Monday, September 28, 2020

My "1584 Project"

Remember when the peerless New York Times journalist put up her "1619 Project" and the editors announced it thus?

The 1619 project is a major initiative from The New York Times observing the 400th anniversary of the beginning of American slavery. It aims to reframe the country’s history, understanding 1619 as our true founding, and placing the consequences of slavery and the contributions of black Americans at the very center of our national narrative. [emphasis added]

Yes, of course, that bold bit has since been memory-holed. Because reasons, chiefly because a lot of historians weighed in and said this narrative is, as they say in Critical-Theory-Land, "overdetermined." And, I understand, the chief writer in the 1619 Project, Nikole Hannah-Jones, has taken her Twitter feed private, because reasons.

I get all this. It's because we humans all want to recite "the story so far," the comforting story about how "we" -- whoever "we" happens to be -- are the culmination of the history of the world so far. Educated blacks like HNJ want a narrative special to them. And our liberal friends are deeply in love with the "oppressed peoples, allies, white oppressors" narrative which is all about how liberals are the saviors of the world because they are the allies of the oppressed peoples and plucked them from out of the clutches of the eevil white oppressors.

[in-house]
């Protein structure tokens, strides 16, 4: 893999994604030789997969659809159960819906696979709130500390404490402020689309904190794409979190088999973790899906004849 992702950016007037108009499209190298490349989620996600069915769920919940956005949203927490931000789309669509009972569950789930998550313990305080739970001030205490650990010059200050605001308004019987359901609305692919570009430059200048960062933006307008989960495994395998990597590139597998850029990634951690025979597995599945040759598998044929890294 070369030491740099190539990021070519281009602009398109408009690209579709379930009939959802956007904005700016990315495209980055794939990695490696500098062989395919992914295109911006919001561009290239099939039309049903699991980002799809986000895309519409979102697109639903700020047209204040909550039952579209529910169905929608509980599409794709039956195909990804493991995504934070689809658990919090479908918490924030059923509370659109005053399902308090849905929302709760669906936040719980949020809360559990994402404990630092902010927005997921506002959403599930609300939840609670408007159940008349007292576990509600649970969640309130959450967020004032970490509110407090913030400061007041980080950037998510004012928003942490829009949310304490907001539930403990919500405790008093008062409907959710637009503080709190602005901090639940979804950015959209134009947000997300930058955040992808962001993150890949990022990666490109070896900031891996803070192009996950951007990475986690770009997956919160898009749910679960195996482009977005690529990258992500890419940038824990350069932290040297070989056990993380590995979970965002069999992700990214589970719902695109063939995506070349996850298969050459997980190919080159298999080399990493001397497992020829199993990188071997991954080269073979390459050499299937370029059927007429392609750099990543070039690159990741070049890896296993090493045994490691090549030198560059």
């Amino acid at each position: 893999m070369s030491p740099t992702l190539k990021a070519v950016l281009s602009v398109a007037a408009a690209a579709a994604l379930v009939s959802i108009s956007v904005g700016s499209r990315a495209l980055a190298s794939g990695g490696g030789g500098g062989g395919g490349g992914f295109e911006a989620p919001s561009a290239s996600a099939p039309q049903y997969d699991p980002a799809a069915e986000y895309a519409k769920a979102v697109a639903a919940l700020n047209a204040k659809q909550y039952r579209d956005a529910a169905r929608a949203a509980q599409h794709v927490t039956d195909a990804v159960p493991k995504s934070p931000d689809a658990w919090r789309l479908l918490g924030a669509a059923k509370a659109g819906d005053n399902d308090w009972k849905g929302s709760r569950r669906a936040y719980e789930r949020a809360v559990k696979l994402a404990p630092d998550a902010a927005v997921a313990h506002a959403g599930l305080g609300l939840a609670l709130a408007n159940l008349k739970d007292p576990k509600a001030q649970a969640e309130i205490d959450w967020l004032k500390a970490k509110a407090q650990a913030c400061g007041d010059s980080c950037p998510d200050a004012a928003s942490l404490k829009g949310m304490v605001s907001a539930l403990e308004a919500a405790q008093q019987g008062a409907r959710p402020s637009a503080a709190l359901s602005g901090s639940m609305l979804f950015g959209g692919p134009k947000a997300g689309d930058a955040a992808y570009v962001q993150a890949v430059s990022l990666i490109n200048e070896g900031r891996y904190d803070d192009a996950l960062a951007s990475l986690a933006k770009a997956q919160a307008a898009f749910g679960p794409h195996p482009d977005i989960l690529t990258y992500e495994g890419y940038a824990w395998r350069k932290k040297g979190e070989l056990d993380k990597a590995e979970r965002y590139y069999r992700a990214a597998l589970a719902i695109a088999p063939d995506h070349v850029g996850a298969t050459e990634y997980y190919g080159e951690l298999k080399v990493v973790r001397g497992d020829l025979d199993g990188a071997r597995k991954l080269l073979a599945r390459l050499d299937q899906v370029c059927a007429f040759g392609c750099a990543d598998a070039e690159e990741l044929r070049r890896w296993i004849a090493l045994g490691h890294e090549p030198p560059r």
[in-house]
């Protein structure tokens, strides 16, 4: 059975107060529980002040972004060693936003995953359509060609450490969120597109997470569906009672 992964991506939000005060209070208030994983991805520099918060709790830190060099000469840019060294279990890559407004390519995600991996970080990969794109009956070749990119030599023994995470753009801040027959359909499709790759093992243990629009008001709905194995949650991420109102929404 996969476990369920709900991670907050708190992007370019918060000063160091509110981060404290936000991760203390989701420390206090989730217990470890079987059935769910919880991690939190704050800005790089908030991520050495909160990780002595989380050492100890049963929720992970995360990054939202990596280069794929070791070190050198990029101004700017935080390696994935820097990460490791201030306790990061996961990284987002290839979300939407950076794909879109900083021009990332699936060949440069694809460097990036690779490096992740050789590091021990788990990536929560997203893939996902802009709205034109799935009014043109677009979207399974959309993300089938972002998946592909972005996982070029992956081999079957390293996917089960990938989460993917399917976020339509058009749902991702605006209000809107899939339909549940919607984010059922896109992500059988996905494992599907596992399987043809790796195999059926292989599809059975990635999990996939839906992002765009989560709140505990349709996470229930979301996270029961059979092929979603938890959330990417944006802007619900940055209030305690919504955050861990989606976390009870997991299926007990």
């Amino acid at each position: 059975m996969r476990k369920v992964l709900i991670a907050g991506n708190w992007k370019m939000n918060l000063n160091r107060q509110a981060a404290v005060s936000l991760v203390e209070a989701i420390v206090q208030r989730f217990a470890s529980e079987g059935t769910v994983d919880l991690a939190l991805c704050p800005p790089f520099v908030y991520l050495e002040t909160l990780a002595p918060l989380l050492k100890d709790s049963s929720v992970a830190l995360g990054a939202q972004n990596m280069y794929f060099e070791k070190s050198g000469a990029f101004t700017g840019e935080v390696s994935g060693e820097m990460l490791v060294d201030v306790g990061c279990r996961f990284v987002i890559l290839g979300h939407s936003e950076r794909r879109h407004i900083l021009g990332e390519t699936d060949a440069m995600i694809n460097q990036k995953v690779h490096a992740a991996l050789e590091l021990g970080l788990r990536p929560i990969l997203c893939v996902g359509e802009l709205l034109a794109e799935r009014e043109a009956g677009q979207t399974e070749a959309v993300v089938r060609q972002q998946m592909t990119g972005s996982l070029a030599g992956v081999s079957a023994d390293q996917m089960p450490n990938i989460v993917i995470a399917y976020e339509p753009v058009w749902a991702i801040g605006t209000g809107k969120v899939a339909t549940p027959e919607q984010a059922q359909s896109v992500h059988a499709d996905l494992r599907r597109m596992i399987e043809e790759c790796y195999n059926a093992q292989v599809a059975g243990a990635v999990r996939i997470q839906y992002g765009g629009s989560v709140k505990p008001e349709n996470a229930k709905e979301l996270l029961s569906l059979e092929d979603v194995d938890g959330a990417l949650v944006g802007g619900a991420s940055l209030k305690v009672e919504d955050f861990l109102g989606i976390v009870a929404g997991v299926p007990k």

The purpose of the 1619 Project is, of course, to throw offal on the "founding narrative," that the American people are the best people in the world, the United States is the best country in the world, and our founders are the best politicians in the world.

Which is really cool if you are a liberal, but not so much fun if you are, say, a gap-toothed white redneck. Where do you fit in to all this virtue-signaling?

Enter my "1584 Project." You see, it may very well be that August 20, 1619 marked the arrival of the first slave ship in North America. But back in 1584 the first ships from England arrived off the coast of North America to found the Roanoke Colony.

What was the Roanoke Colony? According to La Wik, It was the brain-child of Sir Walter Raleigh, who was awarded a charter by Queen Elizabeth I to "discover, search, find out, and view such remote heathen and barbarous Lands, Countries, and territories ... to have, hold, occupy, and enjoy." He sent an expedition out in 1584 which made landfall at "Port Ferdinando" by Roanoke Island. Raleigh's people spent the next couple of years trying to establish a colony, but gave up, probably abandoning a few colonists to their fate.

But what was this colonization all about? If you read Nancy Isenberg's White Trash: The 400-Year Untold History of Class in America, it is all about the problem of "waste population" in England in the 16th century.

I know, let's tell a story.